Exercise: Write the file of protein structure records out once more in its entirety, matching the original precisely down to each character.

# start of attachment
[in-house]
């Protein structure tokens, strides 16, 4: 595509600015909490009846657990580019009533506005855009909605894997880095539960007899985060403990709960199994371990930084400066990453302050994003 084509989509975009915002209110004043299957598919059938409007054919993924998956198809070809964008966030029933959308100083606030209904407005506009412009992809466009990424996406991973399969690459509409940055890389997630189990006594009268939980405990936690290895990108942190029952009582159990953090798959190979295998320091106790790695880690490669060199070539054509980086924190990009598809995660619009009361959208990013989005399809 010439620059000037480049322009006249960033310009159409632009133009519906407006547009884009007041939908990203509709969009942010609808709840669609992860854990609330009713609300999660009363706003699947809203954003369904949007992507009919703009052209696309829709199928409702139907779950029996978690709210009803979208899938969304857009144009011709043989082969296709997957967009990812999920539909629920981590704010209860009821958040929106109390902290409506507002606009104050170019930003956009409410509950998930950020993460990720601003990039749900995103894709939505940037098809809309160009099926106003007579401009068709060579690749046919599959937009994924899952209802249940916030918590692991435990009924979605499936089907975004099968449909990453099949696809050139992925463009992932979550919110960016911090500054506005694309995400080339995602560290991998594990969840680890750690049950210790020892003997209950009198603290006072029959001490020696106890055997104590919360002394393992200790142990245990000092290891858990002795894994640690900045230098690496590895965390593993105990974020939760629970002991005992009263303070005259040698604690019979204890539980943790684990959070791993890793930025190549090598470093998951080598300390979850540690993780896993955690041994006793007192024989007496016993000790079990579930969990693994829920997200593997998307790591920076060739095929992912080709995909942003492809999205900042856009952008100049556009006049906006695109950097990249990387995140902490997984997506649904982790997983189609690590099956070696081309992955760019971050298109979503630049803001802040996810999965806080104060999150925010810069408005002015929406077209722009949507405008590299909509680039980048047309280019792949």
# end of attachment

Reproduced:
[in-house]
């Protein structure tokens, strides 16, 4: 595509600015909490009846657990580019009533506005855009909605894997880095539960007899985060403990709960199994371990930084400066990453302050994003 084509989509975009915002209110004043299957598919059938409007054919993924998956198809070809964008966030029933959308100083606030209904407005506009412009992809466009990424996406991973399969690459509409940055890389997630189990006594009268939980405990936690290895990108942190029952009582159990953090798959190979295998320091106790790695880690490669060199070539054509980086924190990009598809995660619009009361959208990013989005399809 010439620059000037480049322009006249960033310009159409632009133009519906407006547009884009007041939908990203509709969009942010609808709840669609992860854990609330009713609300999660009363706003699947809203954003369904949007992507009919703009052209696309829709199928409702139907779950029996978690709210009803979208899938969304857009144009011709043989082969296709997957967009990812999920539909629920981590704010209860009821958040929106109390902290409506507002606009104050170019930003956009409410509950998930950020993460990720601003990039749900995103894709939505940037098809809309160009099926106003007579401009068709060579690749046919599959937009994924899952209802249940916030918590692991435990009924979605499936089907975004099968449909990453099949696809050139992925463009992932979550919110960016911090500054506005694309995400080339995602560290991998594990969840680890750690049950210790020892003997209950009198603290006072029959001490020696106890055997104590919360002394393992200790142990245990000092290891858990002795894994640690900045230098690496590895965390593993105990974020939760629970002991005992009263303070005259040698604690019979204890539980943790684990959070791993890793930025190549090598470093998951080598300390979850540690993780896993955690041994006793007192024989007496016993000790079990579930969990693994829920997200593997998307790591920076060739095929992912080709995909942003492809999205900042856009952008100049556009006049906006695109950097990249990387995140902490997984997506649904982790997983189609690590099956070696081309992955760019971050298109979503630049803001802040996810999965806080104060999150925010810069408005002015929406077209722009949507405008590299909509680039980048047309280019792949």